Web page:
This luxury emphasis represents a marked break from the past, says Dallen Timothy, professor in the department of geography at Brigham Young University and author of "Tourism, Religion and Spiritual Journeys." “The word ‘travel’ comes from the ancient word ‘travail,’ which means hardship. In medieval periods, travel was meant to be difficult. It denoted sacrifice and humility,” he says.

In the last 50 years or so, explains Timothy, religious travel has “become much more commodified,” and pilgrimages “have become a major commercial endeavor. Every religion does it.”

One trip that, according to Kevin Wright, is "pretty indicative of the faith-based market in North America" is Globus Journeys' most popular tour, the "Footsteps of the Apostle Paul," an 11-day excursion throughout Greece and Turkey visiting the sites of the early Christian missionary's sermons. Paul's letters (like the well-known epistles to the Corinthians) provide a foundation for the New Testament and Christian theology.Globus Journeys

A typical 10-day tour of Bible-related sites in the Middle East may run from $1,800 to $3,000, depending on the level of accommodation, season, and whether or not airfare is included. 206 Tours, a New York-based operator that specializes in pilgrimages and spiritual journeys, offers a 10-day “Holy Land” package to Israel that includes “first class” hotel accommodations, daily breakfast and dinner, and an accompanying “spiritual director.” A trip departing in May, which includes roundtrip airfare from New York, lists for $2,849.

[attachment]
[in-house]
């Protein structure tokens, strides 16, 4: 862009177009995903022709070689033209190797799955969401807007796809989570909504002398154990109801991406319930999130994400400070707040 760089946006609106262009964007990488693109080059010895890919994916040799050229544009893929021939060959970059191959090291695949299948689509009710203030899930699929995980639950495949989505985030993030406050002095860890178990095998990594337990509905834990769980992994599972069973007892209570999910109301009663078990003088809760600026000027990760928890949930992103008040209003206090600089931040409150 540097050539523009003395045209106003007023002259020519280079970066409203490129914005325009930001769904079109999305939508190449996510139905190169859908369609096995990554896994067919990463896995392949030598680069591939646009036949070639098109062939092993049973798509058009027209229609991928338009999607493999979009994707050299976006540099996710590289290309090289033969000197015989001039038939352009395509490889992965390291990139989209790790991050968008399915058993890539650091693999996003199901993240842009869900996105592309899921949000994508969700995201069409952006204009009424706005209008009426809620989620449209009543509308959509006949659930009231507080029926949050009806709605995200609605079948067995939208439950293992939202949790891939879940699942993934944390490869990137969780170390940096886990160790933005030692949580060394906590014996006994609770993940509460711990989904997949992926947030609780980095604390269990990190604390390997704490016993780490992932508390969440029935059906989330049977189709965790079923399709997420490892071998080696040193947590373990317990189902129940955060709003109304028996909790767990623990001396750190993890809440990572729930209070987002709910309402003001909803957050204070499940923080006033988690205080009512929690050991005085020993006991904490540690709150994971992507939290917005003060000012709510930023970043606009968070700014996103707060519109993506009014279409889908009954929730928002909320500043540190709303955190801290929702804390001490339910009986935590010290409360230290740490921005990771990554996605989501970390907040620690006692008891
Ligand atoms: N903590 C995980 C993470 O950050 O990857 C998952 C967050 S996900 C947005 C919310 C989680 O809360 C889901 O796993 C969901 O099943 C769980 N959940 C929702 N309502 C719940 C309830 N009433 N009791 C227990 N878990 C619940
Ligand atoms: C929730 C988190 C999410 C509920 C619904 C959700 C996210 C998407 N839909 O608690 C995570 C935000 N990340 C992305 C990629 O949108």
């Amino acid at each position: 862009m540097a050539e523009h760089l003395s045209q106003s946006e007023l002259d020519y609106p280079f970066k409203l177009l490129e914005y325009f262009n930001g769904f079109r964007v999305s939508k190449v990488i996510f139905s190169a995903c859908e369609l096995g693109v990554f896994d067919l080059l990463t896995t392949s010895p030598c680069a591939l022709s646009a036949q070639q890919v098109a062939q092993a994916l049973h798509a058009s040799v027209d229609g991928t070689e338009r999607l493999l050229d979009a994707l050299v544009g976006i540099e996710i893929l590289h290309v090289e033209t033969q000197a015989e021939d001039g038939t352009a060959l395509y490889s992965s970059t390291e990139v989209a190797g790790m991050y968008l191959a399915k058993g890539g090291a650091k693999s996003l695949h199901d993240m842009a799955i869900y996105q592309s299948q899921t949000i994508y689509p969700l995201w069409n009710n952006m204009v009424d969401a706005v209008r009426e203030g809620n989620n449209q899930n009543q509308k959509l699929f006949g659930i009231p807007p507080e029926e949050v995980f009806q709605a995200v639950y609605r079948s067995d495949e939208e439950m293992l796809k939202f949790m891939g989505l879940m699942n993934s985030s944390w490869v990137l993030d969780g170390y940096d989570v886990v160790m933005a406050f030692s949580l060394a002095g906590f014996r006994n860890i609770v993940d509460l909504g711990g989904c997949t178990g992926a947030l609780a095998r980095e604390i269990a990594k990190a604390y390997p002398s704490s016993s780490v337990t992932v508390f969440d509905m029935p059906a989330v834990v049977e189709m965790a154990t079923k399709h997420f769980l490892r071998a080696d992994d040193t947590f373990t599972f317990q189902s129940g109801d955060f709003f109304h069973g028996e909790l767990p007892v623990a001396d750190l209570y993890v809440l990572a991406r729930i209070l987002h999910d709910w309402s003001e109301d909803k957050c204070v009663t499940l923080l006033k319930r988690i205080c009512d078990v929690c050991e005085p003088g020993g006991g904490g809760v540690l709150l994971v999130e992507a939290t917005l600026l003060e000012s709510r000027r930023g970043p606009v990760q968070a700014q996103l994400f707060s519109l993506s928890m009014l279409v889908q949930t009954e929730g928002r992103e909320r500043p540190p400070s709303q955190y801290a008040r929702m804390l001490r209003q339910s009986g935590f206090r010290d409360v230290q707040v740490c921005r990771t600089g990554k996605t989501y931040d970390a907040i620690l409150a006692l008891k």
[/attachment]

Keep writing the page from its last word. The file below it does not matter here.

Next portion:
In the non-Christian world, pilgrimages and religious tours also have evolved from travail to luxury travel. According to the U.K.’s Channel 4, while “(Hajj) pilgrims of old slept in basic tents with minimal provisions, now they have the choice of luxury tents … equipped with televisions, Internet, computers, refrigerators, electric lighting and mobile phones.” The British agency Afta Tours, specializing in luxury pilgrimage for Muslims, offers a “Super Deluxe” 17-day Hajj package for 5,950 euros (about $9,000 dollars) per person, that includes accommodations in luxury hotels, guided Islamic tours and lectures, and private camps near the Sacred Mosque itself.

A Jewish heritage tour offered by the Atlas Travel Network combines visits to significant religious sites in Eastern Europe with plenty of opportunity to relax. The itinerary for day five of the twelve-day trip combines a visit to Krakow’s ancient “Remuh Synagogue where Jews still worship today, and the nearby cemetery” with a stop at “the Market Square, with its Renaissance-style Cloth Hall; its arcades lead to numerous shops—you can shop to your heart’s content!”

Kevin Wright says the volatile political situation in the Middle East can present challenges for religious-themed tour operations. “The perception of violence is always the number one challenge for tour operators and travel providers selling trips to the Holy Land,” he explains. “However, any violence that takes place in the Middle East is typically far removed from the traditional tourist sites. Hence, the biggest challenge for travel companies selling the Holy Land is overcoming the misperceptions of violence in tourist areas.”

Lately, that perception hasn’t slowed visitation to Israel and Jordan—both countries had record numbers of visitors last year. Israel hosted more than half a million Americans in 2007, an all-time high, (according to the country’s tourism commissioner), and Jordan’s Tourism Board said the country’s tourism revenues increased by more than 13 percent in 2007.

As they have for millennia, the world’s holy sites continue to exert a powerful draw over the faithful and the curious. These days, with modern transportation and updated standards of travel, it’s getting easier to walk in the footsteps of the holy ones, with much less of that ancient travail.